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26 June 2008 Edition

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Nice for Norway

GOOD NEWS for our small but growing Norwegian readership. An Phoblacht readers, though not many readers of anything else, will recall that Norway’s oil and gas exploration company, Statoil, owns a substantial share of the Corrib gas field off the coast of Mayo. For a number of years, Shell to Sea activists have fought both for the gas to be processed off-shore but also for a fairer share of the profits from the find.
Under the extremely profitable deal negotiated by... umm... Fianna Fáil Minister Burke – against informed civil servant advice – the citizens of Norway will benefit more from the Corrib gas field than we will when all the tax breaks are taken into account. And what a payday it will be for them, according to the business section of the Sunday Tribune.
“The value of the controversial Corrib gas field off the Mayo coast has jumped by almost 40 per cent over the past two years and now stands at just under €13 billion, according to industry estimates.
“The field has seen its value rise five-fold since the Government issued a production licence for it in November 2001.”
But wait! Our Green Energy Minister, Eamon Ryan, who was a strong supporter of the campaign before being handed the keys to his ministerial Mercedes, changed the tax regime to allow Irish citizens to benefit from the exploitation of Irish natural resources.
Sadly, my friends at the Trib point out:
“Any gas found by Statoil will not be taxed under the new tax regime introduced this year, designed to give the state a bigger share of the profits from gas finds as its licences were issued before this year.”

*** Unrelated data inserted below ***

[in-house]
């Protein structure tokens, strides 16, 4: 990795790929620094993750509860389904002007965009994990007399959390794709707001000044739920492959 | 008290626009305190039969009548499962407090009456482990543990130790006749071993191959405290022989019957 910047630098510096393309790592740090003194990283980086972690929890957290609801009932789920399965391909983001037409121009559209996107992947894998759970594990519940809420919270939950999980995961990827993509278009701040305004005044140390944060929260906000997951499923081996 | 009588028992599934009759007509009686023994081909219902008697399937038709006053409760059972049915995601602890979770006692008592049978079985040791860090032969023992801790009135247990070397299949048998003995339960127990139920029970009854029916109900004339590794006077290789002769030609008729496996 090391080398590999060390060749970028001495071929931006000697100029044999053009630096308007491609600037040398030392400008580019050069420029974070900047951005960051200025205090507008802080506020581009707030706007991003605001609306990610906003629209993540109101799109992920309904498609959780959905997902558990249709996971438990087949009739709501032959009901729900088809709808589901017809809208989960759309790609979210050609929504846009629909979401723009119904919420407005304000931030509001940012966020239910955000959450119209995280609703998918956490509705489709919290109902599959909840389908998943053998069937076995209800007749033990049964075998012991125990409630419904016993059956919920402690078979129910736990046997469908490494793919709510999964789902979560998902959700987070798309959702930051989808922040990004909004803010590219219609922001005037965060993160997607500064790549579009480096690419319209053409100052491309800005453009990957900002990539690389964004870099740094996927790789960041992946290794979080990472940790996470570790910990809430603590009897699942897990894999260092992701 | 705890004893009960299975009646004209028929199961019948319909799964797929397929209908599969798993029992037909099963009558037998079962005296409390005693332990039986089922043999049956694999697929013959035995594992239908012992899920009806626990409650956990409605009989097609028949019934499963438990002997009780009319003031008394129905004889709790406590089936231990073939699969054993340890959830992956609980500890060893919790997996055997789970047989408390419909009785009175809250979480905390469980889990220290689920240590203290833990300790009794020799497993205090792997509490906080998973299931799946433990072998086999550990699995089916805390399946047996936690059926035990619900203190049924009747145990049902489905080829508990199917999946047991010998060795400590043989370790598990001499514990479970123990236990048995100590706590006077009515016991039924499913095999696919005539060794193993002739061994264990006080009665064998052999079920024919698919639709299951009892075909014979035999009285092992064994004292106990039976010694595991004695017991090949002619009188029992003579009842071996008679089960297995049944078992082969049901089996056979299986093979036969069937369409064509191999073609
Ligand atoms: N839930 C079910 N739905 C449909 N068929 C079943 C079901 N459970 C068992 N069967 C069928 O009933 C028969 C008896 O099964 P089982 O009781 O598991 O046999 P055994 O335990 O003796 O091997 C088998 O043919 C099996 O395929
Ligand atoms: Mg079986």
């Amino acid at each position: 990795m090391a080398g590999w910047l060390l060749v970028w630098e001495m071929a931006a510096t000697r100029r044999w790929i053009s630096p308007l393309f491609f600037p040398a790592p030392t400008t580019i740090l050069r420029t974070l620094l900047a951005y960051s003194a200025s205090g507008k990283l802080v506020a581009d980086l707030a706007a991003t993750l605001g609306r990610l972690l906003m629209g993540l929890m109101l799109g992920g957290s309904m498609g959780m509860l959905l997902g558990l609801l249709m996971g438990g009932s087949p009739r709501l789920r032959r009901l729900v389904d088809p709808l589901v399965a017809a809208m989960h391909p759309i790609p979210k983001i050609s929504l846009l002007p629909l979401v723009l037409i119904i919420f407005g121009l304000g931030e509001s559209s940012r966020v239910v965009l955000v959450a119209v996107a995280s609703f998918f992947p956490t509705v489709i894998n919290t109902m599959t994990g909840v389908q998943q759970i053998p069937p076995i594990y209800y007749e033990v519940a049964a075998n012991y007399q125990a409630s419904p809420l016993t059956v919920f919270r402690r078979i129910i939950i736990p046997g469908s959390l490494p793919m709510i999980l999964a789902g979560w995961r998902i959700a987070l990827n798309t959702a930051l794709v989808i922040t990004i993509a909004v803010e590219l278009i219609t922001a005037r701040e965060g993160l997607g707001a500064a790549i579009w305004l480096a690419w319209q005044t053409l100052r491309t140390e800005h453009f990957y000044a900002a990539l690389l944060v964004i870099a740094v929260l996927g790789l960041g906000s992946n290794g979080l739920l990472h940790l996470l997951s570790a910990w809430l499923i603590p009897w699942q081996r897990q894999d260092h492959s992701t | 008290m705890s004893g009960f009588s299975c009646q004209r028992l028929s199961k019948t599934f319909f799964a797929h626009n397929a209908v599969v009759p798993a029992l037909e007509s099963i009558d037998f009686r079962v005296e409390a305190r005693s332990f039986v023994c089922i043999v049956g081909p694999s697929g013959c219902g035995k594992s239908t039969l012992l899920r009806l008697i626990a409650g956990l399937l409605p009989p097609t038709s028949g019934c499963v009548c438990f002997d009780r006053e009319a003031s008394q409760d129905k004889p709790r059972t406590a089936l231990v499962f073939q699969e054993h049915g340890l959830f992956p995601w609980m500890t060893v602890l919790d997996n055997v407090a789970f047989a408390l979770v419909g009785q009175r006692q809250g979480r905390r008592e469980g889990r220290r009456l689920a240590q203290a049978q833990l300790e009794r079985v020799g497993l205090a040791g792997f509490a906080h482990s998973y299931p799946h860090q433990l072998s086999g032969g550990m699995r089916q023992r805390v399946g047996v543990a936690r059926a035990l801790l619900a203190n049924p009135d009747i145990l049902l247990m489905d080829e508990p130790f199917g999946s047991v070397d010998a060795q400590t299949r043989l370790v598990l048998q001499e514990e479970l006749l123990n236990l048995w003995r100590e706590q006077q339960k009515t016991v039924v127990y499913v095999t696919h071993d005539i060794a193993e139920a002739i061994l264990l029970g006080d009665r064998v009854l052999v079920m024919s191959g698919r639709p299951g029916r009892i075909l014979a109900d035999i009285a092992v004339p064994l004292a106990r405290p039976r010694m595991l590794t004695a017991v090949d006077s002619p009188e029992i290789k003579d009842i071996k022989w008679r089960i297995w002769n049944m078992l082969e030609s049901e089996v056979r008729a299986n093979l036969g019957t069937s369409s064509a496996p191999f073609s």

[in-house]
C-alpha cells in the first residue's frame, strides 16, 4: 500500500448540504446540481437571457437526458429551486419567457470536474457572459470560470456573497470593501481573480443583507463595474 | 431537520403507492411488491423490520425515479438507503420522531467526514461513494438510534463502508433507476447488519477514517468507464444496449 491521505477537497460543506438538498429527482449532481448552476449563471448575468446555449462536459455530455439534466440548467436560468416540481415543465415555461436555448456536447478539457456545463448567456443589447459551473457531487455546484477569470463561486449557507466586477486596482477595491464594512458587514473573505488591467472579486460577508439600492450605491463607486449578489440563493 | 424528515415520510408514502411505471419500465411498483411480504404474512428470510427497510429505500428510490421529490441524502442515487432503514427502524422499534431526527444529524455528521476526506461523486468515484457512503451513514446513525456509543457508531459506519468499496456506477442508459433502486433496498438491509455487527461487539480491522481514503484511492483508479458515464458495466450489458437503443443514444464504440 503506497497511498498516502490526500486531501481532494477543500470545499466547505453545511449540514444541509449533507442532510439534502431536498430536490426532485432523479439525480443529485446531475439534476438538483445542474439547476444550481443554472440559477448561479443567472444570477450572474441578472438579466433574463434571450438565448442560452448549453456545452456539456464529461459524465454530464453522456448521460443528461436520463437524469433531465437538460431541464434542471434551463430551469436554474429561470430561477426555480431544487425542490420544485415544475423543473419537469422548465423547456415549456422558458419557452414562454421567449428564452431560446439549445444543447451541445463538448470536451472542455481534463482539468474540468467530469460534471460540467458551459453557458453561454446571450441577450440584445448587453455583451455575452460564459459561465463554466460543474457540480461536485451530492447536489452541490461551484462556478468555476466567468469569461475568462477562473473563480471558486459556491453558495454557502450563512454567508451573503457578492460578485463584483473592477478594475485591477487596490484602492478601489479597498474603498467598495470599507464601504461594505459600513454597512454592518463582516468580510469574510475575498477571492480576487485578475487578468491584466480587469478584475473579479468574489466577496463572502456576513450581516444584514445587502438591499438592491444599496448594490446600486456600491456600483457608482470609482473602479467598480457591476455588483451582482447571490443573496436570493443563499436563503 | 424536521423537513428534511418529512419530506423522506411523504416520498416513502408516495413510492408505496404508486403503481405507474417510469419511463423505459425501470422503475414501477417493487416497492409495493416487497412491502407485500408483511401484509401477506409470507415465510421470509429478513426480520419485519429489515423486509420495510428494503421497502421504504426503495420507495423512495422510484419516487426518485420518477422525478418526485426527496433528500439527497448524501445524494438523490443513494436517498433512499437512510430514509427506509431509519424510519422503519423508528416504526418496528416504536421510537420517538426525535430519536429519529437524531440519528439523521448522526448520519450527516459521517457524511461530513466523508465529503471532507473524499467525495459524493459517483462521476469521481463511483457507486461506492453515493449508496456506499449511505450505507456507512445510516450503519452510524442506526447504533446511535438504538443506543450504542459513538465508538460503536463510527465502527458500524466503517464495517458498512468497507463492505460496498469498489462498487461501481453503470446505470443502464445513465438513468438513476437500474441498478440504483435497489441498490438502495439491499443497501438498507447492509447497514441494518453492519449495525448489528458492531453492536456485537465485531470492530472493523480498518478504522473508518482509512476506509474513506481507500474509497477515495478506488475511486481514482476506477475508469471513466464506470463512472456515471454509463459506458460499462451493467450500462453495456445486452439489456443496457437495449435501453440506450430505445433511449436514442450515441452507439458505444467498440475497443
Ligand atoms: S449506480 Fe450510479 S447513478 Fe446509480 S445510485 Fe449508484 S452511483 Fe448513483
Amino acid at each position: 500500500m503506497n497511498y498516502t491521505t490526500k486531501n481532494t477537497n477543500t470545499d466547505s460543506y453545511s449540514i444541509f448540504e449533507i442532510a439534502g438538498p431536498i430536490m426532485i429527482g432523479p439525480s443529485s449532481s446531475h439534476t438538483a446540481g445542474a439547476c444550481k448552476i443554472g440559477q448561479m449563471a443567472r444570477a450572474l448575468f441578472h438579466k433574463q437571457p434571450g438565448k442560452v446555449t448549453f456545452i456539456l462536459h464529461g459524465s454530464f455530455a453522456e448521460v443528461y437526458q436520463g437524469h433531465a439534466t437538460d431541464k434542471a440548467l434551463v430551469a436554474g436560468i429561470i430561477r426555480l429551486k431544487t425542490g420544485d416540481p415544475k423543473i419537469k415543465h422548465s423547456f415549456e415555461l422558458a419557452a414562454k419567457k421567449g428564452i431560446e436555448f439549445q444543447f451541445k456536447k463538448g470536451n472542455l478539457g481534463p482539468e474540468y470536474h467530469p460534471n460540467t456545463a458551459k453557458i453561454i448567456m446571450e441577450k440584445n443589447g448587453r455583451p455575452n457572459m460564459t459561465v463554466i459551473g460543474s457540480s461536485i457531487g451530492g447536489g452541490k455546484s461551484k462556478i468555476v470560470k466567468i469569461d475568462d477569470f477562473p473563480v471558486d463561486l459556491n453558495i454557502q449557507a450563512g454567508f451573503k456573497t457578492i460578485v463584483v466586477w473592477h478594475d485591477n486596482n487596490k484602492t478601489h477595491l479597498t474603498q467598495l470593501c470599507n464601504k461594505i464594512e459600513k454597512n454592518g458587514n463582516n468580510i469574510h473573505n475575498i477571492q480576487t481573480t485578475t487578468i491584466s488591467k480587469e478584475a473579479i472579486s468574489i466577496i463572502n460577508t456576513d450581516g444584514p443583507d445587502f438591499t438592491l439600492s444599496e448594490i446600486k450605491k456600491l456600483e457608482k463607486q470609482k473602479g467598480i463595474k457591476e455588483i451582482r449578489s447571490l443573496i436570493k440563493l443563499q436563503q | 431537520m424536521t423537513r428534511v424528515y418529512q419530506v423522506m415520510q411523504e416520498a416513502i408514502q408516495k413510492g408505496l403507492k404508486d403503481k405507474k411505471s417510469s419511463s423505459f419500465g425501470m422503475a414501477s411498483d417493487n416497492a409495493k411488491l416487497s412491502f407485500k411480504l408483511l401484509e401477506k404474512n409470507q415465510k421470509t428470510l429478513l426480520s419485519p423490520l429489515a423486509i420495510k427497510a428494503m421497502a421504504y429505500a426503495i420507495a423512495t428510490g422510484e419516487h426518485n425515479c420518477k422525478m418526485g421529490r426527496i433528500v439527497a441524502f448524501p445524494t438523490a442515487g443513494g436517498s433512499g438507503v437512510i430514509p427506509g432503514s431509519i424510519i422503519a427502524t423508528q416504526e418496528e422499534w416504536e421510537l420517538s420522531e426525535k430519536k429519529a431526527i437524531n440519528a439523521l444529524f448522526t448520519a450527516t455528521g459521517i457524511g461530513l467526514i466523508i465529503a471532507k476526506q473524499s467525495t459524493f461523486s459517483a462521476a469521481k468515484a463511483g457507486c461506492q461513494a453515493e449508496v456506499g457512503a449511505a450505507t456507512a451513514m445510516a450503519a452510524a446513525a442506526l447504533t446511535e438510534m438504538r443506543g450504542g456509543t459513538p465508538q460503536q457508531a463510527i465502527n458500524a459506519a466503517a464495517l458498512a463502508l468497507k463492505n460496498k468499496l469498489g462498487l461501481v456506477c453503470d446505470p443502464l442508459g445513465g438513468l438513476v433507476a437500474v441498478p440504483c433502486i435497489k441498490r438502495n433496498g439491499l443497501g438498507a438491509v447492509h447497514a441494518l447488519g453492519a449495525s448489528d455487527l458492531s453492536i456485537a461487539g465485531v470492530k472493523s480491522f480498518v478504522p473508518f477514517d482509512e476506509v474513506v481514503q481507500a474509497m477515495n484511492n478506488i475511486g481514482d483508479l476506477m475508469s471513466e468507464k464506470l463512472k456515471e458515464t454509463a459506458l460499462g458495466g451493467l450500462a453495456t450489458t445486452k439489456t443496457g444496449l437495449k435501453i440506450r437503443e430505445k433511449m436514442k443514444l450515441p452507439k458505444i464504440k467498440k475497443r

So, our best wishes to our Norwegian owners.

THE news from the ESRI over the week sent most of the Southern media into sackcloth and ashes mode and for once there was some justification in this.
The prediction from the Economic and Social Research Institute that we could be facing our first recession since 1983 dominated the print and broadcast media from Tuesday morning on. It came hard on the heels of the announcement from Hibernian that 580 jobs were to be ‘lost’. (They’re not lost by the way. We know where they are. They’re in India.)
“The main culprit,” said the Independent, “is still the collapse in house construction, which has plunged from 75,000 units last year to just 30,000 next year. This fall is so serious it wipes out all the growth in the rest of the economy.
“Senior ESRI researcher... Dr Barrett said a €10 billion swing in the public finances was a failure of Government policy.
“Everyone knows the downturn in the public finances is because Government blew the finances from the boom which everybody knew would be temporary.”
Blew it, Dr Barrett? Blew it? Surely you jest. This government has carefully husbanded the people’s money, blowing mere billions on LUAS overruns, PPARs, Farmleigh, electronic voting machines that don’t work, wasteful and failed PPPs and pay increases for our TDs and senators.

RYAN TUBRIDY (RTÉ Radio 1, Wednesday) did a piece on the power of oratory and political soundbites, covering the usual run including John F Kennedy’s “Ich bin ein Berliner” and despairing of Dáil deputies rising to their feet, and mumbling into pages of closely-typed text.  Dull, colourless, passionless.
That’s why Avril Doyle’s angry outburst at the UKIP Oirish show makes the headlines. It was full of fire and emotion. But, as Ryan Tubridy himself said, where has she been all these years? Indeed. Where has Avril Doyle’s passionate patriotism and antagonism towards British arrogance been since she was first elected for Fine Gael (“The United Ireland Party”) 26 years ago?
The irony has been lost on much of the media – and Fine Gael.

FINALLY, in what I swear on a stack of bibles is my last Lisbon reference for some time, being as heartily sick of it as you are, interesting news in Wednesday’s papers concerning the latest Eurobarometer poll, which is carried out in all 27 member states every couple of months.
According to RTÉ:
“The survey showed Ireland topped the list of countries which believed they had benefited from EU membership; 82 per cent of Irish voters believed Ireland had benefited, compared to an EU average of 54 per cent.
“Ireland was second, at 73 per cent, when it came to belief that Irish membership of the EU was a good thing, compared to 75 per cent in the Netherlands and an EU average of 52 per cent.”
Shows that those people arguing that a ‘No’ vote was essentially a pro-European vote were not too far wide of the mark.

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